|Pinot noir romance
Vintner explains his love of a Burgundy-style red
By Susan Ware firstname.lastname@example.org
More than 40 years ago Richard Sanford drove around California with a thermometer in his car so that he could source the perfect California climate to grow delicate, little pinot grapes as they’re grown in Burgundy.
He settled on a spot in the Santa Rita hills and quickly garnered the reputation as an innovator in the world of wine.
Today, wines from his new Alma Rosa label — anoffshoot of his Sanford Vineyards — is being sold in New Hampshire. Currently, Alma Rosa is being poured in restaurants such as CR Sparks in Bedford, Hanover Street Chop House in Manchester, Michael Timothy’s in Nashua and Z in Manchester.
Two Alma Rosa labels are available in the state liquor stores — the Sta. Rita Pinot Noir 2005 and Sta. Rita Chardonnay 2005. Look for several more labels to be added to wine lists and store shelves in the very near future. (“Sta.” is short for Santa. Sanford had to change the labels because there is a Santa Rita vineyard in Chile.)
The pinots put Sanford’s Santa Barbara vineyard on the map and got Hollywood’s attention. Sanford Vineyard, where he lives and works played a key role in the move Sideways.
In the movie, Miles, a devout follower of pinot noirs played by Paul Giamatti, takes his friend Jack to the Sanford Vineyard tasting room and attempts to educate him on the finer points of pinot noir. Less interested in a lecture and more interested in catching a buzz, Jack is impatient to swill the wine and when he does, Miles notices that Jack is chewing gum.
Sanford liked the film, and not just because of his plug.
“Virgina Madsen’s soliloquy on pinot noir was moving. She was dead on about the beauty of pinot,” Sanford said.
Sanford visited New Hampshire recently to promote his Alma Rosa label. The name Alma Rosa, he explained, truly signifies the wines. “Alma,” in Spanish is the word for soul, and “Rosa” is the name of the land where his vineyard is.
Alma Rosa wines are produced from grapes grown at an organic vineyard. (While Sanford grows grapes without herbicides and has careful environmental practices in place, his vineyard is not officially certified as organic and he says he’s fine with that.)
Alma Rosa bottles have a Georgia O’Keefe-style rose on the labels, an antique green bottle with a twist cap and a punt. Yes, a twist cap. Alma Rosa wines are all screw cap and Sanford wouldn’t have it any other way. The wine industry believes that between five and seven percent of all bottles with a natural cork are corked, meaning they have the unpleasant smell of wet cardboard and just don’t taste good.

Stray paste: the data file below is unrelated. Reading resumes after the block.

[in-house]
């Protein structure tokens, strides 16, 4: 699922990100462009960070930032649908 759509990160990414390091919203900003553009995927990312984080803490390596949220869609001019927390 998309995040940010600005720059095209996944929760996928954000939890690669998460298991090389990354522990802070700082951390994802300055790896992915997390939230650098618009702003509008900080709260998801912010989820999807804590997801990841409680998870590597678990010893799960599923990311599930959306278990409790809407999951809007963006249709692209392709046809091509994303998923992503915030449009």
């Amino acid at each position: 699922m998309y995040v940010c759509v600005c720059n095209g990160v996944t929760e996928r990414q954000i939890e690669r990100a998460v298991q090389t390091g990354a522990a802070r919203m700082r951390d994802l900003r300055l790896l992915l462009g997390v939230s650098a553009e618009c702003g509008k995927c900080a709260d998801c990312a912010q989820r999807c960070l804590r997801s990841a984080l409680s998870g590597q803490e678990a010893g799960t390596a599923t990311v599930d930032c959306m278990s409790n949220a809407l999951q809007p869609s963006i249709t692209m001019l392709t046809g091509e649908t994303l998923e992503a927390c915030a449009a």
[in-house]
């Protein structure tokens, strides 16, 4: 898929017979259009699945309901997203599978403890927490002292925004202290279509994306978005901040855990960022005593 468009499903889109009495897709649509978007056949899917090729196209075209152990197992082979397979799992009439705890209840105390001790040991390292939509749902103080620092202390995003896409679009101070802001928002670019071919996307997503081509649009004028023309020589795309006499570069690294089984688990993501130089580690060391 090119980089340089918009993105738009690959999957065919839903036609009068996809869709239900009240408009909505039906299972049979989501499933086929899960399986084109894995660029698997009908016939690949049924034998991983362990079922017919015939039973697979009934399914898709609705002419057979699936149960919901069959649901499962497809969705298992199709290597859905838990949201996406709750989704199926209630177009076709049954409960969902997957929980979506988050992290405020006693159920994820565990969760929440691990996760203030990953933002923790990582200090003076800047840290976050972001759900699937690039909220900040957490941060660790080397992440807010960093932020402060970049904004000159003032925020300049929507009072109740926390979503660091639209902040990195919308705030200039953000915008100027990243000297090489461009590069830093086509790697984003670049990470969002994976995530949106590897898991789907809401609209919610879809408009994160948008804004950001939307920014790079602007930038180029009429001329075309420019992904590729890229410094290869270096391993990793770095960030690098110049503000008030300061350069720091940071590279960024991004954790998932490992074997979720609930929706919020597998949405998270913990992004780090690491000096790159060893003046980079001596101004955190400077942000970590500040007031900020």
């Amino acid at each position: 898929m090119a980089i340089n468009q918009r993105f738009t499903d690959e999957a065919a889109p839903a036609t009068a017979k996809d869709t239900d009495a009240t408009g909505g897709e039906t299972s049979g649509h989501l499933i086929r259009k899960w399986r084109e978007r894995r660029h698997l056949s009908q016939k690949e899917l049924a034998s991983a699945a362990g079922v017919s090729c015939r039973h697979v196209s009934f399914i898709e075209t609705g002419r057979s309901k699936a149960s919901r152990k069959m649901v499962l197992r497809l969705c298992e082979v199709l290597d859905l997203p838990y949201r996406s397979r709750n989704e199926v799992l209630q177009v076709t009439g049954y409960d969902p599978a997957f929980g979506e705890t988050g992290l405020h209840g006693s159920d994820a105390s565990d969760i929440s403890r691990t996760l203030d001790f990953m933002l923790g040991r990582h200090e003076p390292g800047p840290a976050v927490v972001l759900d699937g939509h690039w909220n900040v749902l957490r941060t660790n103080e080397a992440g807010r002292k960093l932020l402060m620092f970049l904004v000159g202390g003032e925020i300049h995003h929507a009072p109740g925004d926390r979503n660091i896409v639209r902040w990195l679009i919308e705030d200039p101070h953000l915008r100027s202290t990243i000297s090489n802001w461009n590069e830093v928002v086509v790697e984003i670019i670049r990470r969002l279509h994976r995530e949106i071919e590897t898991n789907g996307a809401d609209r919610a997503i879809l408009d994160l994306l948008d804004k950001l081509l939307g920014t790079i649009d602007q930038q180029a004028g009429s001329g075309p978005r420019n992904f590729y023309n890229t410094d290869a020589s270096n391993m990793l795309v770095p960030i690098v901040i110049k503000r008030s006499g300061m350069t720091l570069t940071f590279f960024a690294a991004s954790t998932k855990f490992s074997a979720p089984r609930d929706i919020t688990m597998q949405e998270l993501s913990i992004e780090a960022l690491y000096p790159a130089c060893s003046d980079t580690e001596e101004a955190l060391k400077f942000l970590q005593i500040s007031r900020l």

“If I were in food service and packaging ruined five percent of my product, I would change it right away,” he said. “Also, think about airlines. A five percent failure rate, is that acceptable?”
Sanford saidd out that the West coast has been quicker to catch on to all the benefits of a screw cap wine.
“Once people have a bad experience with a wine, it is tough to overcome it because there are too many options in the market. People need to remember that it is the wine in the bottle, not the cap. The closure does not define the wine,” he said.
With Alma Rosa, Sanford’s goal is to offer a fantastic, entry-level pinot noir that people will reach for time and time again.
“So many people in this business are just trying to sell a bill of goods and it is so annoying. The brands are all homogenized and then there are all the fighting varietals. I believe there is a better way,” he said.
Alma Rosa wines
• Alma Rosa Pinot Noir Sta. Rita 2005 A very bright wine, fruity at first without being sweet, finishes with classic, spicy pinot noir undertones. This is a versatile wine that can be paired with casual food, grilled meats, vegetables and fishes and salmon. Alma Rosa Pinot Noir Santa Rita (750ml) sells for $29.99, currently on sale for $27.99.
• Alma Rosa Chardonnay Sta. Rita 2005 Called the new generation because it is not oaky or buttery. As California chardonnays got bigger and more manipulated, Sanford went for a pared-down wine. There is no malolactic fermentation and aging is only for a limited time in seasoned barrels. This chardonnay is crisp, fresh and with a taste of minerals. Pairs well with grilled seafood, curry dishes, Chinese, Thai and Indian food. Rosa Chardonnay Santa Rita (750ml) sells for $19.99, on sale for $17.99 until June 24.
Find Alma Rosa wines in state liquor stores at 27 Coliseum Ave., Nashua (882-4670), I-93 North, Hooksett (485-5663), I-93 South, Hooksett (485-5816), North Side Plaza, 31 Hamel Rd., Manchester (622-5044) and 55 Colby Court, Bedford (627-5878).